By On the occasion of our 20th anniversary
By Gustavo Arellano
By R. Scott Moxley
By Alfonso Delgado
By Courtney Hamilton
By Joel Beers
By Peter Maguire
By Charles Lam
In our grandparents' day, smoke-stacked factories pumped crap into the air like the whole world chain-smoking filterless Camels, like Hitler gassing the Jews, but slowly, more profitably and now with an advertising campaign. Coughing, sneezing, emphysematic urban Americans smiled: filthy air meant work and jobs; clean air produced panic.
Here's a black-and-white photograph of your Grandma Minerva hacking bloody phlegm into an Irish lace hanky.
Last week, I flew into New Orleans' ghost town Louis Armstrong New Orleans International Airport, the trumpeter's symbolic fanfare muffled since Katrina. Driving the 1-10 into the city, we hit a traffic jam; I take this for a hopeful sign. I mention it to a man on Bourbon Street, and he tells me, "Oh, it's a sign all right—a sign the city's dead." Everyone with money has decamped to the suburbs, he says; commute times have soared. Then he abruptly shifts rhetorical gears into what I'll soon learn is Chamber of Commerce Overdrive: "But the city is coming back," he says.
Bourbon Street is certainly back. On Friday, women show us their breasts. Men drop plastic beads from wrought-iron balconies. A man dressed inexplicably in a striped referee's shirt hawks a thriving strip club—"Big titties, medium titties, little titties, no titties!" He tells me he's a grad student at Tulane. Moments later, I hear the ferocious retching of a drunk, turn to see a woman of maybe 21 or 22 projectile vomiting into the gutter, holding her neon-green long-stemmed cocktail glass safely behind her, and then hear the cop next to me say to his partner, "Gotta be getting on to 11 o'clock." One day, that'll be someone's Grandma Britney, a symbol of postindustrial progress caught in full-color on her Sigma Epsilon boyfriend's cell phone.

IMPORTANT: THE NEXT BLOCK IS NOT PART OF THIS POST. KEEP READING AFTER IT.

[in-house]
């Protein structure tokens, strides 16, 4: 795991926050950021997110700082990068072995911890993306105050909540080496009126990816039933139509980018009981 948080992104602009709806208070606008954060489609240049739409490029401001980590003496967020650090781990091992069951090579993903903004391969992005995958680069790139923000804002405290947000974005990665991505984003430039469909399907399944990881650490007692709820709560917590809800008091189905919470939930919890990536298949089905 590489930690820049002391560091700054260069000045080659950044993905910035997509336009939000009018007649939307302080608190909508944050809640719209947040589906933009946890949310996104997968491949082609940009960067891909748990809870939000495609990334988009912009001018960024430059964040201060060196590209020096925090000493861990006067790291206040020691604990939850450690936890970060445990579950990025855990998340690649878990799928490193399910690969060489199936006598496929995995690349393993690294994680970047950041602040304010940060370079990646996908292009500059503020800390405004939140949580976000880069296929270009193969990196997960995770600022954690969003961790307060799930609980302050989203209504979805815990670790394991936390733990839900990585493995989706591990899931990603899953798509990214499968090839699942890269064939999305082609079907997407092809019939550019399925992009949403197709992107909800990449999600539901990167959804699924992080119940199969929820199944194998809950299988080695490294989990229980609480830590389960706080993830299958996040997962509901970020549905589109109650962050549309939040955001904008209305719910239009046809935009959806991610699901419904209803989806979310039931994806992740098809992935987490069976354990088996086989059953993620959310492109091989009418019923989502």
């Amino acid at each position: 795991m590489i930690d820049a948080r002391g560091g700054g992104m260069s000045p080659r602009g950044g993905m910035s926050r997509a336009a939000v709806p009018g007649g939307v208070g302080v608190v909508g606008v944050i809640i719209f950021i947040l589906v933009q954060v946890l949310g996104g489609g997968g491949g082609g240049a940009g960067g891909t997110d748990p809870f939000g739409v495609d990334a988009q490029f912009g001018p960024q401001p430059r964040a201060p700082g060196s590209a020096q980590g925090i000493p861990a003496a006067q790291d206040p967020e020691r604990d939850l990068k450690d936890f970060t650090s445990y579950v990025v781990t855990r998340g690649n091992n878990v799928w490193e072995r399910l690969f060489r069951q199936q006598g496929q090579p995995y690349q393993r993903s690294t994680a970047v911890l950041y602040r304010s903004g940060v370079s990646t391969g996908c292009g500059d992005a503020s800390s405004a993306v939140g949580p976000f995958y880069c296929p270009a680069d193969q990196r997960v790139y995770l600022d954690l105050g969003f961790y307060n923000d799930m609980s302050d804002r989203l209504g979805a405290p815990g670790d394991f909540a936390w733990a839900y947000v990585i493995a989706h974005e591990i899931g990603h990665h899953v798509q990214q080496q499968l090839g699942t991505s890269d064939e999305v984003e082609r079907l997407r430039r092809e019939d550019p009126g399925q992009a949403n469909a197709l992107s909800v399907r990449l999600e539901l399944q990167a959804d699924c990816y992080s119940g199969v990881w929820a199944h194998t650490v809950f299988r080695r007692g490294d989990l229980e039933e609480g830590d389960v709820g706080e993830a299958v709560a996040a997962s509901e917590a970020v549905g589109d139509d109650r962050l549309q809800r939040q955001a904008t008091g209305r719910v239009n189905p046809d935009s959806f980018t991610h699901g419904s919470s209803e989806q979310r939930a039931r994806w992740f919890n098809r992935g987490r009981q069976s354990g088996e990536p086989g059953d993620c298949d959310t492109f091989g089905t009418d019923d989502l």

I relate this to a security guard who tells me to avoid all cops; most of them are corrupt, he says. "The good ones quit," he claims, and too many of the rest are fighting each other and the gangs for control of the city's drugs and prostitution. "I'm black, you're white," he says. "I have the advantage over you because I know how to act around a white policeman. You want to act like you're a black man and it's 1920, you know? You gotta know your place." A white policeman listens patiently to me as I relate this exchange. He says the private security men now manning the front doors, back doors and doggie doors of every Bourbon Street hotel are often poorly trained locals, quick with opinions and guns. His department is aware of charges they're crooked; he points out that just that day, his own department stung a crooked cop who was preying on Latinos.
When I leave the hotel for an early evening run, a security guard under the front canopy tells me not to go more than seven blocks down Bourbon Street. "This is like an island," he says, "and that's the edge of the earth."